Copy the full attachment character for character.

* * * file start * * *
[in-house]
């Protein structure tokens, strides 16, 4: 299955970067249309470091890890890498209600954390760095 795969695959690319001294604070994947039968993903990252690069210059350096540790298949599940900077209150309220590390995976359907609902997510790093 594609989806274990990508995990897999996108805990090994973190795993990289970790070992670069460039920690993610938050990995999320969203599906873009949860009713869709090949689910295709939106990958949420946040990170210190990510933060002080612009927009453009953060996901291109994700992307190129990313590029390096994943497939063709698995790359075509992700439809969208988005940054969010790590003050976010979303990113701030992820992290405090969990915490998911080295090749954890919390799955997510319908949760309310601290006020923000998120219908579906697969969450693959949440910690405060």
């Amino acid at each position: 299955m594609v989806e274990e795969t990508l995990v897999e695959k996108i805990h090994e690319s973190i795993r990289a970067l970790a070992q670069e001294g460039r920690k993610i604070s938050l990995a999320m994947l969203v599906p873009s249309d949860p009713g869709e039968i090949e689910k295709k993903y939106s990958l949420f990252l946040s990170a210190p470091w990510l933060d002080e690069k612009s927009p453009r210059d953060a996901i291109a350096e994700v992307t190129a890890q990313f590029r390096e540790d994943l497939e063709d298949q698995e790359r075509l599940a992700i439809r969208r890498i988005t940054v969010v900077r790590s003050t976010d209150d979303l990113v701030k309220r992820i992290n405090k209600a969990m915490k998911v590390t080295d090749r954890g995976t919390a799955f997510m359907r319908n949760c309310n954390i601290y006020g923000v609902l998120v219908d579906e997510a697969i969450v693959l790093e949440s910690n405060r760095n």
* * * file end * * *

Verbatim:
[in-house]
């Protein structure tokens, strides 16, 4: 299955970067249309470091890890890498209600954390760095 795969695959690319001294604070994947039968993903990252690069210059350096540790298949599940900077209150309220590390995976359907609902997510790093 594609989806274990990508995990897999996108805990090994973190795993990289970790070992670069460039920690993610938050990995999320969203599906873009949860009713869709090949689910295709939106990958949420946040990170210190990510933060002080612009927009453009953060996901291109994700992307190129990313590029390096994943497939063709698995790359075509992700439809969208988005940054969010790590003050976010979303990113701030992820992290405090969990915490998911080295090749954890919390799955997510319908949760309310601290006020923000998120219908579906697969969450693959949440910690405060």
């Amino acid at each position: 299955m594609v989806e274990e795969t990508l995990v897999e695959k996108i805990h090994e690319s973190i795993r990289a970067l970790a070992q670069e001294g460039r920690k993610i604070s938050l990995a999320m994947l969203v599906p873009s249309d949860p009713g869709e039968i090949e689910k295709k993903y939106s990958l949420f990252l946040s990170a210190p470091w990510l933060d002080e690069k612009s927009p453009r210059d953060a996901i291109a350096e994700v992307t190129a890890q990313f590029r390096e540790d994943l497939e063709d298949q698995e790359r075509l599940a992700i439809r969208r890498i988005t940054v969010v900077r790590s003050t976010d209150d979303l990113v701030k309220r992820i992290n405090k209600a969990m915490k998911v590390t080295d090749r954890g995976t919390a799955f997510m359907r319908n949760c309310n954390i601290y006020g923000v609902l998120v219908d579906e997510a697969i969450v693959l790093e949440s910690n405060r760095n």